A wilderness area so vast it can be difficult to grasp, Northern Russia's Siberian forests and tundra cover more than 13 million sq km, or almost 10% of the Earth's land surface. These voyages take you to the some of the most scenically dramatic and biodiverse parts of this remarkable and inaccessible region: the Kamchatka Peninsula, Commander & Kuril Islands and Southern Chukotka; areas that until only recently where considered remote and 'closed' to outsiders.
This is a landscape still being born, a place of mountains and abundant and remarkable land and marine life. The entire region is one of most explosive and tectonically unstable on the planet. Sitting on Pacific 'Ring of Fire' this area boasts the highest active volcanoes in Eurasia. The Kamchatka Peninsula alone has more than 160 volcanic peaks, 29 of which are still active in this land of boiling volcanic lakes, geysers, and smoking valleys.
Further South in the Kuril Archipelago a huge chain of islands, stretching south to northern Japan is still boiling up from the ocean floor in the form of 56 major volcanic islands.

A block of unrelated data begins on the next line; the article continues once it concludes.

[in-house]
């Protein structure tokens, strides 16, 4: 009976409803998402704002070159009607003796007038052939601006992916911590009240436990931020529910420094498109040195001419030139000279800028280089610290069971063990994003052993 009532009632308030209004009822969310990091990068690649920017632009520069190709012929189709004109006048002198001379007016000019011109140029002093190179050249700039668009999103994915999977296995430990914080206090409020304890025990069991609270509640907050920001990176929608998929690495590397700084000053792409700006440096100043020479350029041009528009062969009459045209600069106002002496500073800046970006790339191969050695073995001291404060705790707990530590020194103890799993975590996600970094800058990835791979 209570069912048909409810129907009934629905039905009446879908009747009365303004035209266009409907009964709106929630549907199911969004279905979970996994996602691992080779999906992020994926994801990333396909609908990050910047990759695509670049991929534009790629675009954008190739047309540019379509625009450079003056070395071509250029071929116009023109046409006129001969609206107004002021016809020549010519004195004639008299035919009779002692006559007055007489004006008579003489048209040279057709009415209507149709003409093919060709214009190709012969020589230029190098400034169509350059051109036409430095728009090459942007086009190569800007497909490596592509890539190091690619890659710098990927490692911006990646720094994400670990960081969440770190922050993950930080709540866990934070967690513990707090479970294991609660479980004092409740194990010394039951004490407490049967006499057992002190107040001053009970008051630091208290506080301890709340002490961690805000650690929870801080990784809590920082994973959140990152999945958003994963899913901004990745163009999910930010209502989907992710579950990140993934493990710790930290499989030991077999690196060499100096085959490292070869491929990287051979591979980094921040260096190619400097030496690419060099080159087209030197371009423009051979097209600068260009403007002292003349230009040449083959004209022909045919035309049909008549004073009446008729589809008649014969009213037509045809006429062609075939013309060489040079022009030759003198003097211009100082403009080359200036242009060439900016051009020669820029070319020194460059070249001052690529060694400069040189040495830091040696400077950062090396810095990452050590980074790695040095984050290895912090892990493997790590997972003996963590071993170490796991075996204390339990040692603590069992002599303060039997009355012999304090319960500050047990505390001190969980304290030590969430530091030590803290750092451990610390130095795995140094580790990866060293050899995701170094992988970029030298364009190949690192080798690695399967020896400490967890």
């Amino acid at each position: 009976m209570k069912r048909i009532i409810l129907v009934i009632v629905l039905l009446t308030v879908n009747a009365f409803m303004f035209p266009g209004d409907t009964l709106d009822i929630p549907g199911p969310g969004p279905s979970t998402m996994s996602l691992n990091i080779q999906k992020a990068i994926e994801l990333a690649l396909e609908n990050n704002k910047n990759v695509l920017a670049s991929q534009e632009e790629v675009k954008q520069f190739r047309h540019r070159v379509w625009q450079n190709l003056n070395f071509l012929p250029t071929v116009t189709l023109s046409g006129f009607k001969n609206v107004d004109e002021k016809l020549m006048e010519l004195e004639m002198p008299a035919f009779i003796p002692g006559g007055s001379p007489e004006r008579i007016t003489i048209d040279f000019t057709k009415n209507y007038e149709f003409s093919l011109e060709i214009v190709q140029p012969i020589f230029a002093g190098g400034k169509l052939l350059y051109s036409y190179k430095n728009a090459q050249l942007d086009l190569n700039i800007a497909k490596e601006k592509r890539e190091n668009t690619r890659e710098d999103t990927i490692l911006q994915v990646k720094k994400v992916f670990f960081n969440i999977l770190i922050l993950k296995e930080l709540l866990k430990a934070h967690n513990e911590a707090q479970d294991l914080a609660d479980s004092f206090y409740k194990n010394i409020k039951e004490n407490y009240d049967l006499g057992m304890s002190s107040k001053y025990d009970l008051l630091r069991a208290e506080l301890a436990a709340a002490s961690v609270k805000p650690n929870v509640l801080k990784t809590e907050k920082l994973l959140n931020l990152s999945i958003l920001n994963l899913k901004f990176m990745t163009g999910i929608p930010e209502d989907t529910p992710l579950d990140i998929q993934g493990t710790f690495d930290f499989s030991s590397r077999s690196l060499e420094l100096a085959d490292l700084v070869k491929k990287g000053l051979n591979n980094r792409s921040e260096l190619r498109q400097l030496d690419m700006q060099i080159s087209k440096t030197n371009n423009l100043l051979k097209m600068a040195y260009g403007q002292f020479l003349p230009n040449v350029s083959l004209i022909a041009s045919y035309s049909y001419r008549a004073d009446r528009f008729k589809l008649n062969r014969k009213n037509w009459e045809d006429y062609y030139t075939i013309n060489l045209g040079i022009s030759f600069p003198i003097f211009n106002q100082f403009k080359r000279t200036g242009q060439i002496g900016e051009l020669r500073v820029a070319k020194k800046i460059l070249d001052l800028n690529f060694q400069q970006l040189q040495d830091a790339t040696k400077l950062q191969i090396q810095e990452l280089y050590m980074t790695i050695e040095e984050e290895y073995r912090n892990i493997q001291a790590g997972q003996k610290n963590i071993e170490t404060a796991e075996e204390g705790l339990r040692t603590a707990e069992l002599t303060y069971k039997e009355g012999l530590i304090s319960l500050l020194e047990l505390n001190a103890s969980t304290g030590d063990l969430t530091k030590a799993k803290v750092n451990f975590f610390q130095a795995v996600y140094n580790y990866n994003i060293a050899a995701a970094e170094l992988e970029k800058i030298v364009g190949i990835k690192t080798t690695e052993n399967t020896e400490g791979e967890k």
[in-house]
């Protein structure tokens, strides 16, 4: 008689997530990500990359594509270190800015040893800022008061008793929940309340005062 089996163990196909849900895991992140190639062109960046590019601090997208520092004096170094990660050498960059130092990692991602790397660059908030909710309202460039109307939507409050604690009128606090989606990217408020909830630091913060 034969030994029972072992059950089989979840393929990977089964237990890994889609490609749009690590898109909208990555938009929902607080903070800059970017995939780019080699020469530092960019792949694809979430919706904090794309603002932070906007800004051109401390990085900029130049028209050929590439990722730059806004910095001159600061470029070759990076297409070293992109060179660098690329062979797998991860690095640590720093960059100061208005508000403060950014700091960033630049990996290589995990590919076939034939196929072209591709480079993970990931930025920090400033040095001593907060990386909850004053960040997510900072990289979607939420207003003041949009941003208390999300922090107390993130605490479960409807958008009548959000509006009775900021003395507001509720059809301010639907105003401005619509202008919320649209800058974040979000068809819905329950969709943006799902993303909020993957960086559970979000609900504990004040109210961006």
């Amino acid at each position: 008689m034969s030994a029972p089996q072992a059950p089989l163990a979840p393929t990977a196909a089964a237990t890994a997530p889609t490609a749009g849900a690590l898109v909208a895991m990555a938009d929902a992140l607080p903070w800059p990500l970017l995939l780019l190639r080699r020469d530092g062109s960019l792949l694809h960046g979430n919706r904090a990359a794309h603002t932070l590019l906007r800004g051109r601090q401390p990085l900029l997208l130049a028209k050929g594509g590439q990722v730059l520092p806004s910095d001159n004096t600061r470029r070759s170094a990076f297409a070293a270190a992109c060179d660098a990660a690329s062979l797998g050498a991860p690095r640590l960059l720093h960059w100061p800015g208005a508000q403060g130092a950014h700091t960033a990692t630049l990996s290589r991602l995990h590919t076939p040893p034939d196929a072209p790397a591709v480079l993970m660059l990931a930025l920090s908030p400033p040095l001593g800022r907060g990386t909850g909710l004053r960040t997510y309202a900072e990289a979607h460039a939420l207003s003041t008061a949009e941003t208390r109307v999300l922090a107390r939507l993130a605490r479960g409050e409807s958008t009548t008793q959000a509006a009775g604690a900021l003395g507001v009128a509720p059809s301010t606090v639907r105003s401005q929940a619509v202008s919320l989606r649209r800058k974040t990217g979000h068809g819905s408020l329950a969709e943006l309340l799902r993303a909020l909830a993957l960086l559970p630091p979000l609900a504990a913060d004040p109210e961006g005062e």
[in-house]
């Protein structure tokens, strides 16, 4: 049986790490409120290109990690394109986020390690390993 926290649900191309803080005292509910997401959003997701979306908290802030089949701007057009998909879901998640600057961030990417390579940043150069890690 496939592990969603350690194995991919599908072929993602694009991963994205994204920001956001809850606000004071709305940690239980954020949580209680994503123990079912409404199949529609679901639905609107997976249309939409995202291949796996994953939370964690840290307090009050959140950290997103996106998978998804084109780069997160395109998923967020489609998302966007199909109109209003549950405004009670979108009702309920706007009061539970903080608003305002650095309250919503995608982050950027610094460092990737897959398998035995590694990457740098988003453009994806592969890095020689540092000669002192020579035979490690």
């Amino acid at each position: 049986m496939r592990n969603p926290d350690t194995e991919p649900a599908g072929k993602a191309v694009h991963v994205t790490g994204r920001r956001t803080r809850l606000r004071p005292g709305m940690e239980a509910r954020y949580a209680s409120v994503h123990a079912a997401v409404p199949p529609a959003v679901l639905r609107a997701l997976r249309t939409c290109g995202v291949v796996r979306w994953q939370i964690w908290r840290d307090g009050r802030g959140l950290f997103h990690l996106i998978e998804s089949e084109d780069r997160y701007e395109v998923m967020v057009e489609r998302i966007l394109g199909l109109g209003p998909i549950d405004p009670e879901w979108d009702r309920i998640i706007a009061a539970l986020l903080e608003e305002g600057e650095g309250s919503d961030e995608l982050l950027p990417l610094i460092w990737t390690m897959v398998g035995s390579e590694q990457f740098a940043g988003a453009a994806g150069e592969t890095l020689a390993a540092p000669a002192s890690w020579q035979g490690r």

Wildlife & Marine Life
This is a land of surprising diversity and abundance, both on land and at sea. On land, Kamchatka has some of the largest populations of Brown (Grizzly) Bears on the planet. Wolverines, Lynx and Wolves all are found here, along with Musk Oxen and Reindeer in the North.
Between the land and water, Pacific Walruses, Steller's Sea Lions and Fur seals gather in large colonies. Polar Bears and Sea Otters are also often spotted at the Northern and Southern parts of the Russian Far East respectively.
This is also a fantastic area for whale watching with Blue Whales, Minke, Beluga, Bowhead, Humpback and even the extremely rare Pacific Grey Whales migrating through this region. There are thought no more 130 individuals remaining of this highly endangered Western Pacific population.
The region is of great importance for more than 220 species of migratory birds. Stellers Sea Eagles, the world's largest fish eagles, are a highlight making the rivers and estuaries their home. One of the world's rarest birds, the Spoon-billed Sandpiper (perhaps less than 200 pairs remain worldwide) claims this area as one of it's last strongholds and the convergence North Pacific Ocean, the sea of Sea of Okhotsk and the Bering Sea provide rich pickings for huge colonies of seabirds.
The Kuril Islands are home to Northern Fulmars, Tufted Puffins, Murres, Kittiwakes, Guillemots, Auklets, Petrels, gulls, and cormorants. On many of the smaller islands in summer, where terrestrial predators are absent, virtually every possibly hummock, cliff niche or underneath of boulder is occupied by a nesting bird.